Ross-shire representatives cross party lines to back Sutherland spaceport proposal; Spaceport 'could help reverse depopulation and create jobs'
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TWO politicians who represent Ross-shire have joined forces to back multimillion-pound proposals for a spaceport in the Highlands.
The proposal for the first spaceport in the United Kingdom to be located within the Melness Crofting Estate on the A' Mhòine peninsula in Sutherland has proved controversial with some pointing to the jobs potential and economic boost and others warning of the environmental impact.
Liberal Democrat MP Jamie Stone, who represents Easter Ross and SNP MSP Gail Ross, who represents Ross-shire, have crossed party political lines to back the Sutherland Spaceport project.
In a submission to local planning authorities they wrote: “We write jointly to support the application for a Spaceport and its associated infrastructure in Sutherland. Sutherland desperately needs the investment and associated employment
“Having looked at the plans and spoken to the relevant organisations, we conclude that the economic benefits would far outweigh any environmental concerns. We understand that the design was done carefully to make sure it is not being built on any ground that has protected status.
“We want the message to be heard that Sutherland and the rest of the Highlands actively encourages inward investment, that we are open for business and we urge Highland Council to approve this planning application.”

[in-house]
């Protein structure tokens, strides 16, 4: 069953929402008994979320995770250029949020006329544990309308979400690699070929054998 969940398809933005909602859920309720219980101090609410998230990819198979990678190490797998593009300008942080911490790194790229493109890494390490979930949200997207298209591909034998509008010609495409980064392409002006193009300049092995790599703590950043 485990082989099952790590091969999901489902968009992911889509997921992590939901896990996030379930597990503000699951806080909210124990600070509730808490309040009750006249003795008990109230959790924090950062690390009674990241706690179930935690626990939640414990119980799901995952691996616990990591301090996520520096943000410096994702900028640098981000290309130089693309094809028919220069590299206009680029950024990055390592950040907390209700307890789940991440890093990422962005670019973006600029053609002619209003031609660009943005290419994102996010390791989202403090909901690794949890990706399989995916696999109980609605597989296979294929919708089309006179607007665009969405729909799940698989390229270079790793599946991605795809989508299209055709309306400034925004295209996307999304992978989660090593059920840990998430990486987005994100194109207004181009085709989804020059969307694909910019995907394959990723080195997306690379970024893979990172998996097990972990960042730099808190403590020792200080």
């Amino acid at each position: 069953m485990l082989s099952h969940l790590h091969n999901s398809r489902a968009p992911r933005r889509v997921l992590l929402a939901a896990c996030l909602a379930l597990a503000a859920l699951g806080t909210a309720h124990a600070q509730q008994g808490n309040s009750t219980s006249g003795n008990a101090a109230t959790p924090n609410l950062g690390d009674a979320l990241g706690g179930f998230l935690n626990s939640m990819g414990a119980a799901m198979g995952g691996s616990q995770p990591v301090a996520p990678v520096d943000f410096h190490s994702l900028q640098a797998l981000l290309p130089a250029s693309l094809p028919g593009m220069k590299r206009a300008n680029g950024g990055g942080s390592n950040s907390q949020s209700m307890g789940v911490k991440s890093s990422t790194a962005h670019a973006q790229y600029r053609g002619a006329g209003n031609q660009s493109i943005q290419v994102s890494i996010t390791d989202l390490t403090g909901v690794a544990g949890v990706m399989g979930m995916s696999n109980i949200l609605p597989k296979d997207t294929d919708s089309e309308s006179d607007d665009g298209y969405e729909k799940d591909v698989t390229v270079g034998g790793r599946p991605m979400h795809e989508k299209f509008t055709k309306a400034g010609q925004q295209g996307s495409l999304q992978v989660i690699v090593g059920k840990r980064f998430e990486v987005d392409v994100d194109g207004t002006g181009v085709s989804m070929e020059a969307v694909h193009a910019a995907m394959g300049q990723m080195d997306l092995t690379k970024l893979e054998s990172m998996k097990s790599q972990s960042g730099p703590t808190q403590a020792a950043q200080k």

Mr Stone said: “Both Gail and I are very happy to put our political differences aside and join forces in support of the Sutherland Space Port.
“I work tirelessly each week in Parliament to raise the Port’s profile and to invite those from the aerospace industry – especially those with commitments to upholding the highest environmental standards – to collaborate with us in making these plans a reality.
“I will continue to do whatever I can to ensure that Sutherland benefits from the construction of Spaceport.”
Their letter states: "The county of Sutherland is classed as remote rural by the Scottish Government in the current classifications. The Highland Council's corporate plan 2019- 2022 predicts that the population of Caithness and Sutherland will fall by 21.1 per cent and 11.9 per cent respectively, if no action is taken.
"Communities along the north coast have been fighting to halt depopulation for a number of years. The area contains one of the most fragile economies in Highland and the need for employment has to be taken into consideration whenever a proposal like this is brought forward. Sutherland desperately needs the investment and associated employment."
It adds: "We were disappointed at the recent refusal of the Coul Links development in East Sutherland and the associated investment and jobs. Of course, there has to be a balance struck between regeneration and environmental issues, given that we are in a climate emergency.
"Having looked at the plans and spoken to the relevant organisations, we conclude that the economic benefits would far outweigh any environmental concerns. We understand that the design was done carefully to make sure it is not being built on any ground that has protected status.
"The Environmental Impact Assessment demonstrates due consideration has been taken with regards to the environment and we also understand that the aim of the Space Port is to be carbon neutral due to the launchers being powered by bio propane."
The letter says such a facility on the north coast could enable organisations such as the Environmental Research Institute,a research centre in Thurso, to look at securing funding for research into various aspects of satellite launch. It would then "open up the north coast to all sorts of other opportunities for tourism - a sector that we rely heavily on in the Highlands".
The local community council and Melness Crofters' Estate, which owns the site, have supported the spaceport.
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